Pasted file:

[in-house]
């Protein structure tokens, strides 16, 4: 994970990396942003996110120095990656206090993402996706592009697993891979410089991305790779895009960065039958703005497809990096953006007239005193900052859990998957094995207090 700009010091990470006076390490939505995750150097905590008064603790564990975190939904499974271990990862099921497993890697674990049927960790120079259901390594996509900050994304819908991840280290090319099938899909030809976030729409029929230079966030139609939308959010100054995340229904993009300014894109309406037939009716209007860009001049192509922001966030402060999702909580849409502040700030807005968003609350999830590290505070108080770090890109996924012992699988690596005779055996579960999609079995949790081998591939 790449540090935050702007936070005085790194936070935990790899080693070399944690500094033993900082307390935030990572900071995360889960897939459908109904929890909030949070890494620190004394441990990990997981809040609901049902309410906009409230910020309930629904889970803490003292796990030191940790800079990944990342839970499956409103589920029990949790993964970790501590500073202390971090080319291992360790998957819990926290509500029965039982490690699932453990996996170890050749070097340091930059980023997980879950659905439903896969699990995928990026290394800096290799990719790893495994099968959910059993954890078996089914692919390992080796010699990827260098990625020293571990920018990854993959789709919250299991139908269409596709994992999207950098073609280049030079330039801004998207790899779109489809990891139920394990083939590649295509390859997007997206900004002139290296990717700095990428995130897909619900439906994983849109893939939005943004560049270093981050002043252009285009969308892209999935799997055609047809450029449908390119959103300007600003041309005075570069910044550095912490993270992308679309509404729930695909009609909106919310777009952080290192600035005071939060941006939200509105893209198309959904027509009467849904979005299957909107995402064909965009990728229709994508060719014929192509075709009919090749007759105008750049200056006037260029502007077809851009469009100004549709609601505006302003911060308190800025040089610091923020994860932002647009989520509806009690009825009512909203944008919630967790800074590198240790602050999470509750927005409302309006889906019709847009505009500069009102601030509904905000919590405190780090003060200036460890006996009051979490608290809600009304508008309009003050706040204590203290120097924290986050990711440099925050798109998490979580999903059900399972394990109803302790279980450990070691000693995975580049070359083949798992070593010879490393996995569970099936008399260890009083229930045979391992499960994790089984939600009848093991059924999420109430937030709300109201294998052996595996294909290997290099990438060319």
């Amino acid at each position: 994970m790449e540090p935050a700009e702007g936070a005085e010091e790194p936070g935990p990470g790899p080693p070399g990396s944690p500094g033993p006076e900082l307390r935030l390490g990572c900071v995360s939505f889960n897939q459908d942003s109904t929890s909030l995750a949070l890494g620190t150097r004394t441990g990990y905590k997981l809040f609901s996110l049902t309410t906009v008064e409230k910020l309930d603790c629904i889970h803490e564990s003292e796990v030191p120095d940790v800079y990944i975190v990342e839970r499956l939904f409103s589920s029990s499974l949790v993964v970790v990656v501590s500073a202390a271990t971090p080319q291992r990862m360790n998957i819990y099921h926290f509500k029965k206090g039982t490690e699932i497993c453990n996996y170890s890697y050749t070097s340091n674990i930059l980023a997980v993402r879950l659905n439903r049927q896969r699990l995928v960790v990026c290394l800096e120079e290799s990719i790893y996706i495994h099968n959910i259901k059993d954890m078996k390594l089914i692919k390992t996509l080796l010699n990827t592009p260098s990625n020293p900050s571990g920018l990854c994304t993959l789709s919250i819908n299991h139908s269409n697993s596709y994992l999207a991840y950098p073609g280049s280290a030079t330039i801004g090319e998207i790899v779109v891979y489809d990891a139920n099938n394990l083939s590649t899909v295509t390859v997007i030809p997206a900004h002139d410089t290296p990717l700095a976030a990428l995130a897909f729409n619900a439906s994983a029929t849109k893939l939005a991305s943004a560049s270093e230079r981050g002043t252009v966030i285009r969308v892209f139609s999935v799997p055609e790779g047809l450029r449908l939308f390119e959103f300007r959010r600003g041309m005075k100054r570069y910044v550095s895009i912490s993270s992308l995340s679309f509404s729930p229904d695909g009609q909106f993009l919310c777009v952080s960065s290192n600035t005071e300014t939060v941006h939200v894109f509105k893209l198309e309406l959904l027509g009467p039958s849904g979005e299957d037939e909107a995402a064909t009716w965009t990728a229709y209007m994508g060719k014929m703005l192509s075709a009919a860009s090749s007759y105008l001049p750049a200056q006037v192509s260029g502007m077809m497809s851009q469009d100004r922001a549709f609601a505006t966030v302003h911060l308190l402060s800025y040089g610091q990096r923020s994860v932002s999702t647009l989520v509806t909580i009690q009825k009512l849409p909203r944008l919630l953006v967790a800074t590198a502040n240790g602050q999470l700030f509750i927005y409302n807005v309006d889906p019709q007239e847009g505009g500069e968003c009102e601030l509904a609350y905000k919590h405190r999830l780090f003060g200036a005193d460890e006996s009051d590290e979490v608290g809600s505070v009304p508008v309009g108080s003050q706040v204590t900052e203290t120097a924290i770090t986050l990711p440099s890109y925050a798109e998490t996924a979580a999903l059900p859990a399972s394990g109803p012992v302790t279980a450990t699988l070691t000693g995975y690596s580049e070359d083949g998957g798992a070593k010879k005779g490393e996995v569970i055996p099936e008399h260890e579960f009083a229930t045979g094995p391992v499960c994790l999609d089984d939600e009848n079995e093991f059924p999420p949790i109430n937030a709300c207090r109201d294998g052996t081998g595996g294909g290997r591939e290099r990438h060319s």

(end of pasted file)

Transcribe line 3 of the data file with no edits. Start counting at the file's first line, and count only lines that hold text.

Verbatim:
């Amino acid at each position: 994970m790449e540090p935050a700009e702007g936070a005085e010091e790194p936070g935990p990470g790899p080693p070399g990396s944690p500094g033993p006076e900082l307390r935030l390490g990572c900071v995360s939505f889960n897939q459908d942003s109904t929890s909030l995750a949070l890494g620190t150097r004394t441990g990990y905590k997981l809040f609901s996110l049902t309410t906009v008064e409230k910020l309930d603790c629904i889970h803490e564990s003292e796990v030191p120095d940790v800079y990944i975190v990342e839970r499956l939904f409103s589920s029990s499974l949790v993964v970790v990656v501590s500073a202390a271990t971090p080319q291992r990862m360790n998957i819990y099921h926290f509500k029965k206090g039982t490690e699932i497993c453990n996996y170890s890697y050749t070097s340091n674990i930059l980023a997980v993402r879950l659905n439903r049927q896969r699990l995928v960790v990026c290394l800096e120079e290799s990719i790893y996706i495994h099968n959910i259901k059993d954890m078996k390594l089914i692919k390992t996509l080796l010699n990827t592009p260098s990625n020293p900050s571990g920018l990854c994304t993959l789709s919250i819908n299991h139908s269409n697993s596709y994992l999207a991840y950098p073609g280049s280290a030079t330039i801004g090319e998207i790899v779109v891979y489809d990891a139920n099938n394990l083939s590649t899909v295509t390859v997007i030809p997206a900004h002139d410089t290296p990717l700095a976030a990428l995130a897909f729409n619900a439906s994983a029929t849109k893939l939005a991305s943004a560049s270093e230079r981050g002043t252009v966030i285009r969308v892209f139609s999935v799997p055609e790779g047809l450029r449908l939308f390119e959103f300007r959010r600003g041309m005075k100054r570069y910044v550095s895009i912490s993270s992308l995340s679309f509404s729930p229904d695909g009609q909106f993009l919310c777009v952080s960065s290192n600035t005071e300014t939060v941006h939200v894109f509105k893209l198309e309406l959904l027509g009467p039958s849904g979005e299957d037939e909107a995402a064909t009716w965009t990728a229709y209007m994508g060719k014929m703005l192509s075709a009919a860009s090749s007759y105008l001049p750049a200056q006037v192509s260029g502007m077809m497809s851009q469009d100004r922001a549709f609601a505006t966030v302003h911060l308190l402060s800025y040089g610091q990096r923020s994860v932002s999702t647009l989520v509806t909580i009690q009825k009512l849409p909203r944008l919630l953006v967790a800074t590198a502040n240790g602050q999470l700030f509750i927005y409302n807005v309006d889906p019709q007239e847009g505009g500069e968003c009102e601030l509904a609350y905000k919590h405190r999830l780090f003060g200036a005193d460890e006996s009051d590290e979490v608290g809600s505070v009304p508008v309009g108080s003050q706040v204590t900052e203290t120097a924290i770090t986050l990711p440099s890109y925050a798109e998490t996924a979580a999903l059900p859990a399972s394990g109803p012992v302790t279980a450990t699988l070691t000693g995975y690596s580049e070359d083949g998957g798992a070593k010879k005779g490393e996995v569970i055996p099936e008399h260890e579960f009083a229930t045979g094995p391992v499960c994790l999609d089984d939600e009848n079995e093991f059924p999420p949790i109430n937030a709300c207090r109201d294998g052996t081998g595996g294909g290997r591939e290099r990438h060319s």